"The way we approached American Apparel was almost like we licensed the product. We started from nothing, and from a ground zero start we have built the production, which we've done successfully."

"So not only do we gear up the product to basically support our screen-print channel, but we also, at the same time, are gearing up to support retail ready product and leveraging the success of our supply chain to service the consumer as well."

He adds: "This infrastructure is allowing us to offer a strong value proposition to our customers and to end-users who benefit from high value, quality products at attractive prices."

Ring spun yarn

In the space of two years, for example, Gildan has gone from a standing start to being one of the largest producers of ring spun yarn in the western hemisphere.

This is in part due to its just-announced $13m acquisition of Swift Spinning, one of its US suppliers producing combed and carded cotton ring spun yarns for socks and knitted apparel in two facilities in Columbus, Georgia.

"If you're not investing capital, you're not able to keep up with the change. So we're the only company that's investing heavily in manufacturing. And as we make these manufacturing investments, we're leveraging them to grow our topline, but really to gain market share in all the categories in which we sell.

"The reason why we bought Swift is because we needed more capacity based on where our sales are going," especially in fashion basics, which include the namesake Gildan brand, as well as Anvil, Comfort Colors and now American Apparel, where "requirements for high-end yarn continue to increase."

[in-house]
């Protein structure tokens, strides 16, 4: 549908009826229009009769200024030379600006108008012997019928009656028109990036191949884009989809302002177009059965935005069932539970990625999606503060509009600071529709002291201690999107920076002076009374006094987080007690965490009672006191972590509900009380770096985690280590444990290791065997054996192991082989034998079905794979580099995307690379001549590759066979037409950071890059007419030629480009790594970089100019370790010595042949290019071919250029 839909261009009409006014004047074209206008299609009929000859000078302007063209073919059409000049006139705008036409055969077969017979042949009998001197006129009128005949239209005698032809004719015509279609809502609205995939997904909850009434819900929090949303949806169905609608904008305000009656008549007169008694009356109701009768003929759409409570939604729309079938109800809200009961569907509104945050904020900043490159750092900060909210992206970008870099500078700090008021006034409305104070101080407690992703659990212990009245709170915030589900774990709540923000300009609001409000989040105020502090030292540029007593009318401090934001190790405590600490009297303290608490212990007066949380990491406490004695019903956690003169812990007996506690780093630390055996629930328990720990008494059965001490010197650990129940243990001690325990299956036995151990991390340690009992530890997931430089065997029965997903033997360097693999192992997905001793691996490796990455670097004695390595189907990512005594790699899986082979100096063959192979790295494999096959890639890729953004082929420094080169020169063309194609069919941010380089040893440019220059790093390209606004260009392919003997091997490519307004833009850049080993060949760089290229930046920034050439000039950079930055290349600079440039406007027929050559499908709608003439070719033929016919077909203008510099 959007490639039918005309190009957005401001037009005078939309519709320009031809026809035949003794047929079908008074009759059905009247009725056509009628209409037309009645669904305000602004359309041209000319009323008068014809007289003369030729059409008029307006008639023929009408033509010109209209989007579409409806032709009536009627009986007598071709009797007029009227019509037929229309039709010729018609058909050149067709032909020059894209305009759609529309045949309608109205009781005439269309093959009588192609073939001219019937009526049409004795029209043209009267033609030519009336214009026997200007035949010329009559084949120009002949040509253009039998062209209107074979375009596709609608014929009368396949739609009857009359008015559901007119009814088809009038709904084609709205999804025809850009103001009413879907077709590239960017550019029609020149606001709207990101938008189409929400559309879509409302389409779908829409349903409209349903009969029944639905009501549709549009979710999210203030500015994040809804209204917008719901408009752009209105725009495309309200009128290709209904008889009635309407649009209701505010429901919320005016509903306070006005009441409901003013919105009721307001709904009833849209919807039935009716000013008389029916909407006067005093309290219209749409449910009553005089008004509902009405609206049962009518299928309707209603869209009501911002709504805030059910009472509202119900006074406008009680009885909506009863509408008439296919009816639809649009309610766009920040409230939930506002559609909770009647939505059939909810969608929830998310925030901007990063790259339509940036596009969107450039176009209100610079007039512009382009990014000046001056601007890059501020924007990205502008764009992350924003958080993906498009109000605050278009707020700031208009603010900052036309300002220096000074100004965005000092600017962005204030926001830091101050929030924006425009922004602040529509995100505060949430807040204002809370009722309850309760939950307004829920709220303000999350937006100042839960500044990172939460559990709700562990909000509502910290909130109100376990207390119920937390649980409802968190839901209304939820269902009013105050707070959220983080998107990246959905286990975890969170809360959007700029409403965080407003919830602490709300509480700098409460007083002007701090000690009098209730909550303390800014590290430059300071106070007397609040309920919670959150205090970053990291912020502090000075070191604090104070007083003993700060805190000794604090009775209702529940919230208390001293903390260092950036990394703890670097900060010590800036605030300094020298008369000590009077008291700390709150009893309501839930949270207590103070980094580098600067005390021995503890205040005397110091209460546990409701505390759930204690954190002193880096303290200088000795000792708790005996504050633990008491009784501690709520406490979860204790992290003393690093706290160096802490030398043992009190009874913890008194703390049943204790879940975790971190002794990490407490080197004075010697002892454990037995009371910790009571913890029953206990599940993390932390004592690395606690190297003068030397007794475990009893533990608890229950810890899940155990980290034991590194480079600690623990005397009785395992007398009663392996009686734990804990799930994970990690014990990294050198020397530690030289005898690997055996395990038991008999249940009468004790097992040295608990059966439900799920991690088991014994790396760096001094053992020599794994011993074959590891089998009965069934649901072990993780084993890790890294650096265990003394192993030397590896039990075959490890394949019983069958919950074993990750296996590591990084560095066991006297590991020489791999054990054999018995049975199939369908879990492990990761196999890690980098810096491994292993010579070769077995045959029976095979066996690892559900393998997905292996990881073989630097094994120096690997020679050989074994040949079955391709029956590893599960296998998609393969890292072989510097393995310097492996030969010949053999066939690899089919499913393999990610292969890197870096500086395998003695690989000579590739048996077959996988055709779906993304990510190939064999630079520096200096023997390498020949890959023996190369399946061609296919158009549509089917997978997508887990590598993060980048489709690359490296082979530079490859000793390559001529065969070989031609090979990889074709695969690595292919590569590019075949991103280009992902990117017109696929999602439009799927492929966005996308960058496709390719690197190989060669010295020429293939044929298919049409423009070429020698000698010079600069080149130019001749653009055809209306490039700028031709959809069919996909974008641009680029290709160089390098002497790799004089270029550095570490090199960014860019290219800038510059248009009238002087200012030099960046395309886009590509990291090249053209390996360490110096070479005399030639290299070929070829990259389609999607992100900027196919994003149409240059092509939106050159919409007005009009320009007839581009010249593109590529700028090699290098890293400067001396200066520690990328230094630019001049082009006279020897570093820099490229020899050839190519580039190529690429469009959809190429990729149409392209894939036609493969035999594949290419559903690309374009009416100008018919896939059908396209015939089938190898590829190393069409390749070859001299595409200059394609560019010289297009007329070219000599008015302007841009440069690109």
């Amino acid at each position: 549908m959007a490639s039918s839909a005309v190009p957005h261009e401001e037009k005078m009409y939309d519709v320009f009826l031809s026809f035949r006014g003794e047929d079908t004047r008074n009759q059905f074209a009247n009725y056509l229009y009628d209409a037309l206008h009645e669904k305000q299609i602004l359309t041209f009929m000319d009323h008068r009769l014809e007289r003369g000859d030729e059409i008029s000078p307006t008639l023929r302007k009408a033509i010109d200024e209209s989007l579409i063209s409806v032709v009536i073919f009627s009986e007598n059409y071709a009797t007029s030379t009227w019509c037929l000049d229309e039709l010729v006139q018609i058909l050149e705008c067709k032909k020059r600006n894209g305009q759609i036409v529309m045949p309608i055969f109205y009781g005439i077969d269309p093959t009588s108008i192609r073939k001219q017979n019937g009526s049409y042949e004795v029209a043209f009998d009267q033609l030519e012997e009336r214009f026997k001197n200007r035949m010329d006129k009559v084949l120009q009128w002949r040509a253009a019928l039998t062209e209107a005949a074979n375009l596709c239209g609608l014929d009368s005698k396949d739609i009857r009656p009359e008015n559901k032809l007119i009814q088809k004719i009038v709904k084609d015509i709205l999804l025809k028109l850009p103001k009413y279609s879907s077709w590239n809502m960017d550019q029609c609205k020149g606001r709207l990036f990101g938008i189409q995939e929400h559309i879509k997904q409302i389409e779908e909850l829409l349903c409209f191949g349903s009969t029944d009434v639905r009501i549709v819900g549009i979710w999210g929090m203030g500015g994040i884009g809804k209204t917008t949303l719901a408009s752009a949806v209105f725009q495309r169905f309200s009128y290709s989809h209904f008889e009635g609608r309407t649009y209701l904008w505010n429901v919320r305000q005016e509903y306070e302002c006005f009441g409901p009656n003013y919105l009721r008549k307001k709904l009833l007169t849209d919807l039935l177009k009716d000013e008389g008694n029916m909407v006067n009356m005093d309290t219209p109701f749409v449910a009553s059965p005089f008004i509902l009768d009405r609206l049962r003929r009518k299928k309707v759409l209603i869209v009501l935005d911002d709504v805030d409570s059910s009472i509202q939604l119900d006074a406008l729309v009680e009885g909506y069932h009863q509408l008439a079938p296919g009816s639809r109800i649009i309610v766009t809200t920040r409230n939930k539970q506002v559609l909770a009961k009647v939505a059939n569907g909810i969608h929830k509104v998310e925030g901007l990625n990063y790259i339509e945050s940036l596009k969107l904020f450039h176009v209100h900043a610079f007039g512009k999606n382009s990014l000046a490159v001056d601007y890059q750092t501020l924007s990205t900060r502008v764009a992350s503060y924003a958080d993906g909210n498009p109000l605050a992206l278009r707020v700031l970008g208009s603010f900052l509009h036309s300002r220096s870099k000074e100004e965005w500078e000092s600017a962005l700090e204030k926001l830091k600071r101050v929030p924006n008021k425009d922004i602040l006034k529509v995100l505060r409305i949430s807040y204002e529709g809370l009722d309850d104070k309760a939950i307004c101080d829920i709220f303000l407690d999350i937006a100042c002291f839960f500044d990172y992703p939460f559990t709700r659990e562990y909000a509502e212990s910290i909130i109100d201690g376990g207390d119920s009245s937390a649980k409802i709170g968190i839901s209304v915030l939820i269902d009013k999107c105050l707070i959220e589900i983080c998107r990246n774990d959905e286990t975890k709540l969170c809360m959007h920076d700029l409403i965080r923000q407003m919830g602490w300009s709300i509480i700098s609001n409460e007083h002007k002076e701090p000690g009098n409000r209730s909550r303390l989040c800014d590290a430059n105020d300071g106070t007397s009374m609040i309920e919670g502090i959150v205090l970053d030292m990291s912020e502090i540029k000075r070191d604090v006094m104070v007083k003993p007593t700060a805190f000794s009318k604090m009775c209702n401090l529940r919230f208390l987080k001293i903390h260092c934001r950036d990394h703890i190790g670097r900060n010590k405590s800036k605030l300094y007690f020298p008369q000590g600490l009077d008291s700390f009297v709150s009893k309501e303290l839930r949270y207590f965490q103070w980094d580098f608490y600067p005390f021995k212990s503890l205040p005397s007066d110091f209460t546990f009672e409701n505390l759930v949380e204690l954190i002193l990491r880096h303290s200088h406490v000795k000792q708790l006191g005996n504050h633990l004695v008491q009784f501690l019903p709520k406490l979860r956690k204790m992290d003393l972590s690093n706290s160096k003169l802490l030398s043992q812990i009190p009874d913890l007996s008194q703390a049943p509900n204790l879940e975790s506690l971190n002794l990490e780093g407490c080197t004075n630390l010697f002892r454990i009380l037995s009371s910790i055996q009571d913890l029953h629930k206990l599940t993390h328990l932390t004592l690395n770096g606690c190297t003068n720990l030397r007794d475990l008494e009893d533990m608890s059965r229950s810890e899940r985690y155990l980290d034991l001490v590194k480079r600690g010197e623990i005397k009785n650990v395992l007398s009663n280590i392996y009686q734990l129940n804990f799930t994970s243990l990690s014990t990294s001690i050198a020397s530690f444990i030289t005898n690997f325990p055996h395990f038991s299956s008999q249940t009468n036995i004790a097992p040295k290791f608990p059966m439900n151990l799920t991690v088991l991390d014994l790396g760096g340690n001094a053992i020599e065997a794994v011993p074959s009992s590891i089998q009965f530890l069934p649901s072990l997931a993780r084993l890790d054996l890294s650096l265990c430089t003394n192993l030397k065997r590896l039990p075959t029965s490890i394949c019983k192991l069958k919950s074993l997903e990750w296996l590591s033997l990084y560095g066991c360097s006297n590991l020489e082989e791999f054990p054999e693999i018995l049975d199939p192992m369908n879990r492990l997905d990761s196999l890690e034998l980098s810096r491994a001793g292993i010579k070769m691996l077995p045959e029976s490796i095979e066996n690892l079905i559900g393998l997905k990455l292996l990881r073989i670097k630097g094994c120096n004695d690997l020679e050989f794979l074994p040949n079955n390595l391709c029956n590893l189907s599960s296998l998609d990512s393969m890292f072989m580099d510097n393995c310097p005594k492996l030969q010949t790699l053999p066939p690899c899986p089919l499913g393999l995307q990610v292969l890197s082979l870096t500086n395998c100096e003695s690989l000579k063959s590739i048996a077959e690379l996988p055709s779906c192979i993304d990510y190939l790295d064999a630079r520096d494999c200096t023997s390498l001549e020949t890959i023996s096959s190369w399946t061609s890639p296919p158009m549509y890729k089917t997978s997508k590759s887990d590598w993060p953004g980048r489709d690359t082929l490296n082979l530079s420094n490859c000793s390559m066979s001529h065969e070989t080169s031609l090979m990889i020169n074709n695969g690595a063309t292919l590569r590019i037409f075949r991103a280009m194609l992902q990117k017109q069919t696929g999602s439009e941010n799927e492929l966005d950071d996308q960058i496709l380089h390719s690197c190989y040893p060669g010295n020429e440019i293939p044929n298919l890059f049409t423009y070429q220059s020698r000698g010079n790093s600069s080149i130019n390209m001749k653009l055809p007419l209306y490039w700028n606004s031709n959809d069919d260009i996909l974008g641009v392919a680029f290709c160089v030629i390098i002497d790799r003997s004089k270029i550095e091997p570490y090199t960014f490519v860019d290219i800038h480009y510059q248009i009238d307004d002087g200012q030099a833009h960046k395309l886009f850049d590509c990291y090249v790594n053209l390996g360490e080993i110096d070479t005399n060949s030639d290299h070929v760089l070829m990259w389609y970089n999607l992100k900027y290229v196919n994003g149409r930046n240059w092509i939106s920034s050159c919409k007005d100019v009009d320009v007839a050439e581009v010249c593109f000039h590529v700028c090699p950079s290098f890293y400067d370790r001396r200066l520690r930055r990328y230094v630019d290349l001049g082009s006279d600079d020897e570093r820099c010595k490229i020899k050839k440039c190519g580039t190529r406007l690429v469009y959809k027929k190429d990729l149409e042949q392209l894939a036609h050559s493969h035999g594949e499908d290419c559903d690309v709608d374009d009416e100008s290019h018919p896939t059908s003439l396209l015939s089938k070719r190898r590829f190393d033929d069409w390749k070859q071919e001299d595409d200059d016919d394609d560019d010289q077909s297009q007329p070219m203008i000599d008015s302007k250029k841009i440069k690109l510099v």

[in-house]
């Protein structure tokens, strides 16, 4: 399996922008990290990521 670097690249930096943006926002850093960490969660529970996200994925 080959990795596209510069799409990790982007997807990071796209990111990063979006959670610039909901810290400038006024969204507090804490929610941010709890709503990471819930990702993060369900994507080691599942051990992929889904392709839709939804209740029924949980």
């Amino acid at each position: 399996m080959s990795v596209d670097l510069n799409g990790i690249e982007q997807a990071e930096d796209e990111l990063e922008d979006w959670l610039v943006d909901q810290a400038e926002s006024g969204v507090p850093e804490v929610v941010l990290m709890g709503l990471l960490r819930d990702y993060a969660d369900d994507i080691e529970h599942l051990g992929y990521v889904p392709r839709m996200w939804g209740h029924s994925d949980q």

Conceding the company now satisfies around 70% of its yarn needs internally, and is "still buying quite a bit of yarn on the outside market," Chamandy adds: "We're investing heavily in ring spun because those yarns aren't available in the outside market at competitive prices or available at all."

The Swift Spinning deal "will help support growth of our fashion basics brands like Anvil, American Apparel and Comfort Colors as requirements for high-end yarn continue to increase.

"We invested $215m in yarn spinning to support this segment...and we're going to use Swift to really to take it to the next level, because in the fashion segment there's not just core yarns, but there's also viscose and rayon and all kinds of other things that we're going to be bringing to market."

The company also emphasises it is re-shaping the way it allocates capital, no longer focusing on building capacity and using price as a weapon to drive market share, but instead being "very tactical of how we fill that capacity up" to increase margins.

Chamandy also says American Apparel "will hopefully be one of the best acquisitions the company has ever made in terms of return on investments. We're very excited about it.

"We have a lot of demand for it. We already have a lot of commitment to expand the brand into 2018. We've put in all the infrastructure and investments to go direct to the consumer."

Last week the company said the acquisition of American Apparel, along with an earlier purchase of T-shirt maker Alstyle Apparel, together added incremental sales of $29m to its printwear business in the second quarter.

For the three months to 2 July, Gildan's net sales were up 3.8% to $715.4m with a 2% year-on-year rise in its printwear unit to $480m and an 8.1% jump in branded apparel to $235.3m. Net income increased 13.7% to US$107.7m.